Culture

'Gravity' Comes Back to Earth; 'Ender's Game' Complicated

Sandra Bullock in ‘Gravity’/Image © Warner Bros

Editor's Note: We're looking at a 'Gravity' and 'Ender's Game' box office update, 'Lovelace' on blu-ray, a 'Spider-man' tell-all, and J.J. Abrams' 'Star Wars' -- all in our daily roundup.

"Ender's Game" may have (finally) dethroned "Gravity" at the box office as the number one movie, but the returns were much lower than expected. In fact, they were about on par with "After Earth," which was considered a dud. E! Online ponders whether the boycott against the movie contributed to the misfire. The movie's gotten generally positive reviews, and audiences seem to like it; they just didn't seem inspired to go see it in the first place. As quoted in the story, the film's director is the first to admit: "We've got a complicated film here."

If you were a grownup thirty years ago, you might have watched "Deep Throat" on a VHS tape in the privacy of your own home. Today you can do the same with a film about its notorious star, Linda Lovelace, and on Blu-ray. "Lovelace" was crowded out of the theaters by the barrage of summer blockbusters before most people got a crack at it, so I expect this film to have a revival on home video now that we've all calmed down from the thrill of watching giant robots kill things for months on end.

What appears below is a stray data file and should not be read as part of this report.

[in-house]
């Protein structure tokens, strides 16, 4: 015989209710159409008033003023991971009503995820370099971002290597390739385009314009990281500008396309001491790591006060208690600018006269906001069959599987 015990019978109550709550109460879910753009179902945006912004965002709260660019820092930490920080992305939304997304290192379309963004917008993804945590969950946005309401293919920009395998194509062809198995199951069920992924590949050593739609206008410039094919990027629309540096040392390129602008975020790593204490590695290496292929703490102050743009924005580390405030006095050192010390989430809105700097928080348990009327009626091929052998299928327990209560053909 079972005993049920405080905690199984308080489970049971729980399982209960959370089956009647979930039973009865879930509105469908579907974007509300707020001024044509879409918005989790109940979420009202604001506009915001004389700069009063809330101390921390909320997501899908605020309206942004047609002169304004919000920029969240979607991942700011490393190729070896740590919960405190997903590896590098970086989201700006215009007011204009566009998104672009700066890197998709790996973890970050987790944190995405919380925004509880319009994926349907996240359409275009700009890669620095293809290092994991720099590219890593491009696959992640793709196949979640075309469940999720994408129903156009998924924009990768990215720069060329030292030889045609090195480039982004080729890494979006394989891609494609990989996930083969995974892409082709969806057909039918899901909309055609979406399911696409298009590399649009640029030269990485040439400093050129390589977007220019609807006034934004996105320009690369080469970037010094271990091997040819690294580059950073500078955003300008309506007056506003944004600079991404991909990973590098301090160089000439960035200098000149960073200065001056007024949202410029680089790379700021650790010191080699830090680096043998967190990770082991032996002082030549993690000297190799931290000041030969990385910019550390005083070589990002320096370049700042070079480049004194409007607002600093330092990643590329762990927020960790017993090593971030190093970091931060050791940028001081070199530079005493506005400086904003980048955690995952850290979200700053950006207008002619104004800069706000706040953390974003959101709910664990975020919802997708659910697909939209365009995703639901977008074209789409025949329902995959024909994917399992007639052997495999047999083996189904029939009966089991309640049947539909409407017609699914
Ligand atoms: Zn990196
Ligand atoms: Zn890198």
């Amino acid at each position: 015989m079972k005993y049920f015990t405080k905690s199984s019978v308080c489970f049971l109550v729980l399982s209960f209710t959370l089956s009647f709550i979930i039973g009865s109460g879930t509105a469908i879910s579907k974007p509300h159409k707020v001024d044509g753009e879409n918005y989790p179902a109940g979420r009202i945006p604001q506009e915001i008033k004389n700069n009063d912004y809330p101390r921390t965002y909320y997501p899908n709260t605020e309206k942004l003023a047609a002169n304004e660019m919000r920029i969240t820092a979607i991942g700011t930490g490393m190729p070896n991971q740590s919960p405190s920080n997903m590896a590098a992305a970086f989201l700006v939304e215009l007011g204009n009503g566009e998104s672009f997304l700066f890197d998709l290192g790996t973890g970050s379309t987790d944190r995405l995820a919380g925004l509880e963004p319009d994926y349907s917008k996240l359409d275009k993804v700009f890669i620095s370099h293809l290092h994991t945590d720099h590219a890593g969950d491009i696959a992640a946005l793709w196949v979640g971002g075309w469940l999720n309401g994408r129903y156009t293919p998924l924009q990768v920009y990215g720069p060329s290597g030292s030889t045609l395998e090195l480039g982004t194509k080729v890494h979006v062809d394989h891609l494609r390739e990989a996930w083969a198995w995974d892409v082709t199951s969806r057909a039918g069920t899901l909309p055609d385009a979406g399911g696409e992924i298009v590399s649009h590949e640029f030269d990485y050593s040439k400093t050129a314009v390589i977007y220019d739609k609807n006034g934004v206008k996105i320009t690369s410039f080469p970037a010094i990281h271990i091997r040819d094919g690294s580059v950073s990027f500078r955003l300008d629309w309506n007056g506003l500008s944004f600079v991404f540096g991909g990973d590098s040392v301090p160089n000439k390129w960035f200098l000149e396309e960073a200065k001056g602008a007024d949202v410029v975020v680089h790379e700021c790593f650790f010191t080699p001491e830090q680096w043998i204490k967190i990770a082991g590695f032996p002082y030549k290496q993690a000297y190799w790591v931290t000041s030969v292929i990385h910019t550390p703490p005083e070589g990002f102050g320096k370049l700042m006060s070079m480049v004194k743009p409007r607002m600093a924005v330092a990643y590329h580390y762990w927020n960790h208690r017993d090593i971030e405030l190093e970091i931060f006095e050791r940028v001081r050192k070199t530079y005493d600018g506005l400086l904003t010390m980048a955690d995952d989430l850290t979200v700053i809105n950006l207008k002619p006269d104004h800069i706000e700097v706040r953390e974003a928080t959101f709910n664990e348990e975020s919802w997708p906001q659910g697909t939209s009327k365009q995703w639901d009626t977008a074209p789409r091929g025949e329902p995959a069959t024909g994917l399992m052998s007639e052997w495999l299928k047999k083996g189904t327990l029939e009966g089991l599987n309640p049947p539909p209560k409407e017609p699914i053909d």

How did "Spider-Man: Turn Off the Dark" become one of the most expensive, most dangerous, and most mocked Broadway shows of all time? Let Glen Berger explain it all for you. This week the musical's author has released an addictive tell-all about his experience working alongside Julie Taymor and Bono on the project, sparing no daggers for anyone -- including himself. Watching an epic disaster unfold in slow motion is among my greatest pleasures, and no matter what you think of Berger's script (he's none too fond of it himself), after reading this you'll have to admit he's a damn fine storyteller. Someone better snatch up those film rights -- Song of Spider-Man would make a much more gripping film than "Turn Off the Dark."

Speaking of embattled directors, J.J. Abrams is already out there managing expectations for his take on the "Star Wars" franchise. In a Q&A with the Times of London, he waxed nostalgic for a time when people didn't already know everything about the films' universe and characters: "The beauty of [the original film] was that it was an unfamiliar world, and yet you wanted to see it expand and to see where it went." In other words, he doesn't want to quibble with fans over the accuracy of his vision for the film. My question is: if he'd really wanted to inspire those feelings in viewers, shouldn't he just make his own totally original film?

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